Randomized Control Trials

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Randomized Control Trials (RCTs) are considered the 'gold standard' for impact evaluation.

RCT-related Topics

The topic of randomized controlled trials is covered in many papers, handbook, and textbooks. Links to several of these are provided below (in the "external links" section).

Individual-level RCTs

Individual-level RCTs are impact evaluation design where the outcomes are measured on an individual basis. Randomization for individual-level RCTs are also done on an individual (per participant) level.

Clustered RCTs

Clustered RCTs are a type of RCT in which randomization and outcome measurement are done on the basis of a group i.e. cohort, villages, etc.

Randomized Phase-In

Roll-out of the intervention is randomized. This is typically done at the cluster-level. For example, an intervention is intended to treat 100 villages. 50 villages are randomly selected to receive interventions in year 1, and 50 villages are selected to receive interventions in year 2 (and therefore serve as a control group in year 1). A primary advantage of the randomized phase-in is that it is easily applied to project implementation schedules (as roll-outs typically happen over multiple years). A primary disadvantage is that once the intervention is fully rolled-out, there is no remaining control group, and thus no way to measure long-run effects.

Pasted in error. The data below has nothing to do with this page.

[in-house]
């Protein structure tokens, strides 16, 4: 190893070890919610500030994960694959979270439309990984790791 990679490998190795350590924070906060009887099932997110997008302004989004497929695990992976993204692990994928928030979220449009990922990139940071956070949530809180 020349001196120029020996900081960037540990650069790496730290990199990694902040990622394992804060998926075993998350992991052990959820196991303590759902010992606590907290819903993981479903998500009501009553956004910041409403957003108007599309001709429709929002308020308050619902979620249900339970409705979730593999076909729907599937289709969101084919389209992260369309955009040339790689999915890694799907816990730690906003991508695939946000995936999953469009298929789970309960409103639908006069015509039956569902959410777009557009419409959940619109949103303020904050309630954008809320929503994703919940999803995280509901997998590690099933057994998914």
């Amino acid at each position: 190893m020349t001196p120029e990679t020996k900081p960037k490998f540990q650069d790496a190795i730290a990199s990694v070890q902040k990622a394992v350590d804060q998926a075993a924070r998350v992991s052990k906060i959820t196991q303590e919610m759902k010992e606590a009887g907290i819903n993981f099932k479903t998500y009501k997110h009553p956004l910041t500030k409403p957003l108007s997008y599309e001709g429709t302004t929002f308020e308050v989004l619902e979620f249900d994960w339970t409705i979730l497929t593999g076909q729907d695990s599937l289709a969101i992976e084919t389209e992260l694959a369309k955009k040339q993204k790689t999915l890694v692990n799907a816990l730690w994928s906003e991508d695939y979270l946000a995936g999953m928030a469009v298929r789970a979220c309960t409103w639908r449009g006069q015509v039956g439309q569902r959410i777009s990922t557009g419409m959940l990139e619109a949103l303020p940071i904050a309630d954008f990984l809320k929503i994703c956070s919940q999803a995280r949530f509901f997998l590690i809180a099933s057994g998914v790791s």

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This article is part of the topic Impact Evaluation Design

Additional Resources

Wiki Links

External links

http://www.worldbank.org/en/programs/sief-trust-fund/publication/impact-evaluation-in-practice

https://economics.mit.edu/files/2785

http://runningres.com/

http://egap.org/list-methods-guides